Definitions for dress
Here are all the possible meanings and translations of the word dress.
a one-piece garment for a woman; has skirt and bodice
attire, garb, dressnoun
clothing of a distinctive style or for a particular occasion
"formal attire"; "battle dress"
apparel, wearing apparel, dress, clothesadjective
clothing in general
"she was refined in her choice of apparel"; "he always bought his clothes at the same store"; "fastidious about his dress"
suitable for formal occasions
"formal wear"; "a full-dress uniform"; "dress shoes"
(of an occasion) requiring formal clothes
"a dress dinner"; "a full-dress ceremony"
dress, get dressedverb
put on clothes
"we had to dress quickly"; "dress the patient"; "Can the child dress by herself?"
dress, clothe, enclothe, garb, raiment, tog, garment, habilitate, fit out, apparelverb
provide with clothes or put clothes on
"Parents must feed and dress their child"
put a finish on
"dress the surface smooth"
dress, dress upverb
dress in a certain manner
"She dresses in the latest Paris fashion"; "he dressed up in a suit and tie"
preen, primp, plume, dressverb
dress or groom with elaborate care
"She likes to dress when going to the opera"
dress, dress outverb
kill and prepare for market or consumption
"dress a turkey"
dress, line upverb
arrange in ranks
trim, garnish, dressverb
decorate (food), as with parsley or other ornamental foods
provide with decoration
"dress the windows"
put a dressing on
"dress the salads"
snip, clip, crop, trim, lop, dress, prune, cut backverb
cultivate, tend, and cut back the growth of
"dress the plants in the garden"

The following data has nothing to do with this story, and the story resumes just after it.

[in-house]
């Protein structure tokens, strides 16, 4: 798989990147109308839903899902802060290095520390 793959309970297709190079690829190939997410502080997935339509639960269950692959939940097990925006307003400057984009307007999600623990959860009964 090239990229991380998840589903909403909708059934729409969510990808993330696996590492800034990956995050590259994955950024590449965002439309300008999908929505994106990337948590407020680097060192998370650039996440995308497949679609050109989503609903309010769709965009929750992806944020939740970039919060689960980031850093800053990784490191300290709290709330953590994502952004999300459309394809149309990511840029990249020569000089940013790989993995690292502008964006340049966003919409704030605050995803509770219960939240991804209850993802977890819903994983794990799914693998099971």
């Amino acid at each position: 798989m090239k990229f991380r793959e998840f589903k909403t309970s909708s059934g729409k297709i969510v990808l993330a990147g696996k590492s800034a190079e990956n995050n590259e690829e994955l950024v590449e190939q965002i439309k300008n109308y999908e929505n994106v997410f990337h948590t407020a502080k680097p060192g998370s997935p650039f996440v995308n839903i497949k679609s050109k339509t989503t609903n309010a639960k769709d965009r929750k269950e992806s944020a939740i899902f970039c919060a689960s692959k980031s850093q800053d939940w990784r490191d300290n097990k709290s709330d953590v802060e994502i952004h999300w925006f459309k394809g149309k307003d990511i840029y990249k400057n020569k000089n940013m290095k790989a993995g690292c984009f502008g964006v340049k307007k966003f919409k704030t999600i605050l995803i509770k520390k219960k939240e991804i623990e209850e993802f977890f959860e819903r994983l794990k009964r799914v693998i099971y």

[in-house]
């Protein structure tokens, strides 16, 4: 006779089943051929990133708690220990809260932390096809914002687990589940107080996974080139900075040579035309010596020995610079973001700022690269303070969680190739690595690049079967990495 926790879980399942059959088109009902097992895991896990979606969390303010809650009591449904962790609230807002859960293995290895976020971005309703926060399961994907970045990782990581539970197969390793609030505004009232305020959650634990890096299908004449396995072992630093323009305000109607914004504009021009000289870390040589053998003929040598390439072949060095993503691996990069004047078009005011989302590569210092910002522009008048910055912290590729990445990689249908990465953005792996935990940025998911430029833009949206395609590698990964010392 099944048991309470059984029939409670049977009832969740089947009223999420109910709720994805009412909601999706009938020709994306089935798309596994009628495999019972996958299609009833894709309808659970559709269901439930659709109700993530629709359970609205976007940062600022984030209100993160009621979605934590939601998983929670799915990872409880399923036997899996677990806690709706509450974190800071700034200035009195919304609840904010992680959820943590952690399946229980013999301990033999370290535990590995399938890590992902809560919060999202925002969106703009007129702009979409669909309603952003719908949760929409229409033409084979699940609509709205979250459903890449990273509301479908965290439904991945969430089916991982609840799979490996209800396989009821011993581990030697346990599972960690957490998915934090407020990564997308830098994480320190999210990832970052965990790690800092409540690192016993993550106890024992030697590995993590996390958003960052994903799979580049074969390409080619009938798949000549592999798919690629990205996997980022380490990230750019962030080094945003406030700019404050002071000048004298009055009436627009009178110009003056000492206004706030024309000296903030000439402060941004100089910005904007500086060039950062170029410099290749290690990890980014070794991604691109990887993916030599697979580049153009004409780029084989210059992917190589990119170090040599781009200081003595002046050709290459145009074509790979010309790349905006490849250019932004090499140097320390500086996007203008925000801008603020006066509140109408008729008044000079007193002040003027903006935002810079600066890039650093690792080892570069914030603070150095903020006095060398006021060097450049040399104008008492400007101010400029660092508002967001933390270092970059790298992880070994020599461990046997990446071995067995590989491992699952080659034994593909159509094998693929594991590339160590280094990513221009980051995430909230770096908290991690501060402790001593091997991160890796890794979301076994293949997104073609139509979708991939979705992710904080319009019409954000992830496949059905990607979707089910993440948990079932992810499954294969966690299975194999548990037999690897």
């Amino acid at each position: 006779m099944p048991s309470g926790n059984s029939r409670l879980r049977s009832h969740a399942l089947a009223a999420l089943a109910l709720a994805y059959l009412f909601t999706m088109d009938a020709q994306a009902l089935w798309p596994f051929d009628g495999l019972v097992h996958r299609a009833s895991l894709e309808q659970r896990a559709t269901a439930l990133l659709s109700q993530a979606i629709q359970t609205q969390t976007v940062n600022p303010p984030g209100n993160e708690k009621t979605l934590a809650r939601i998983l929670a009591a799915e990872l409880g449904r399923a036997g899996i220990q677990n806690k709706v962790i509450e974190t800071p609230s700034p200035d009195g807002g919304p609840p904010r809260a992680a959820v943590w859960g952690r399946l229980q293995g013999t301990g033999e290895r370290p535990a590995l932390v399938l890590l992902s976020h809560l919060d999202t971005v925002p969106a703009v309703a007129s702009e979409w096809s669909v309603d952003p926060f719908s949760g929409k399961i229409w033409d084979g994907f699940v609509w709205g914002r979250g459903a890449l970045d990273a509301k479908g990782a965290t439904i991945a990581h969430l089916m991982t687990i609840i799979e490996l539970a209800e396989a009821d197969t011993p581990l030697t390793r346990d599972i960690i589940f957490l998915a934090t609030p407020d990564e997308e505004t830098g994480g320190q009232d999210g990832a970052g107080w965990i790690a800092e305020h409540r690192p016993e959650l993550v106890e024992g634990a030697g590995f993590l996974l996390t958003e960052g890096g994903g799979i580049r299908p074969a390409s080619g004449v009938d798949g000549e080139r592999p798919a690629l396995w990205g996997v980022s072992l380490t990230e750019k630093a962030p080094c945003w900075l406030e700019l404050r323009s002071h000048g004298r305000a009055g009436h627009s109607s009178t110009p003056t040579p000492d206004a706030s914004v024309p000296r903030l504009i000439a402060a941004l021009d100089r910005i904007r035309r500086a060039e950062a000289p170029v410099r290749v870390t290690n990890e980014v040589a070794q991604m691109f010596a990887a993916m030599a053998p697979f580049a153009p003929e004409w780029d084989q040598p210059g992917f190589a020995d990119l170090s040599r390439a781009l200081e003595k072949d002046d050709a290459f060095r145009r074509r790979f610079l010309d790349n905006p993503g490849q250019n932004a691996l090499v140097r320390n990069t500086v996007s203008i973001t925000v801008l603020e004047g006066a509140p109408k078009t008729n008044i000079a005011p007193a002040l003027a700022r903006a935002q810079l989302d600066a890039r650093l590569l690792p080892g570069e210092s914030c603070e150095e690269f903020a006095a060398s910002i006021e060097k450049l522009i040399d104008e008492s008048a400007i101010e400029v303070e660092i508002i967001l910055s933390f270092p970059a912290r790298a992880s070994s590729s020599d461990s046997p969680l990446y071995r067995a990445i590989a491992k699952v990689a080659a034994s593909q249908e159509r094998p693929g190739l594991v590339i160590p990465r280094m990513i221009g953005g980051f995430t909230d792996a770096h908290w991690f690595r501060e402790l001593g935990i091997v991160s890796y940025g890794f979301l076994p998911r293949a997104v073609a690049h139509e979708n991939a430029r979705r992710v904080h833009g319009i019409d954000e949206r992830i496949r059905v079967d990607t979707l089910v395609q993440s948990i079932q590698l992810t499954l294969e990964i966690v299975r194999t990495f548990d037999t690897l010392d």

cut down rough-hewn (lumber) to standard thickness and width
convert into leather
"dress the tanned skins"
apply a bandage or medication to
"dress the victim's wounds"
dress, groom, curryverb
give a neat appearance to
"groom the dogs"; "dress the horses"
dress, arrange, set, do, coif, coiffe, coiffureverb
"dress my hair for the wedding"
An item of clothing (usually worn by a woman or young girl) which covers the upper part of the body as well as below the waist.
Amy and Mary looked very pretty in their dresses.
He came to the party in formal dress.
The system of furrows on the face of a millstone.
To prepare oneself; to make ready.
To adorn, ornament.
To treat (a wound, or wounded person).
To prepare (food) for cooking, especially by seasoning it.
To fit out with the necessary clothing; to clothe, put clothes on (something or somebody).
He was dressed in the latest fashions.
To clothe oneself; to put on clothes.
Of a man, to allow the genitals to fall to one side or other of the trousers.
Does sir dress to the right or the left?
To prepare the surface of (a material; usually stone or lumber).
Samuel Johnson's Dictionary
Etymology: from the verb.
Dresses laughed at in our forefathers wardrobes or pictures, when, by the circulation of time and vanity, they are brought about, we think becoming. Government of the Tongue.
A robe obscene was o’er his shoulders thrown,
A dress by fates and furies worn alone. Alexander Pope, Statius.
Full dress creates dignity, augments consciousness, and keeps at distance an encroacher. Clarissa.
The men of pleasure, dress, and gallantry. Alexander Pope.
Etymology: dresser, French.
The first request
He made, was, like his brothers to be dress’d;
And, as his birth requir’d, above the rest. Dryden.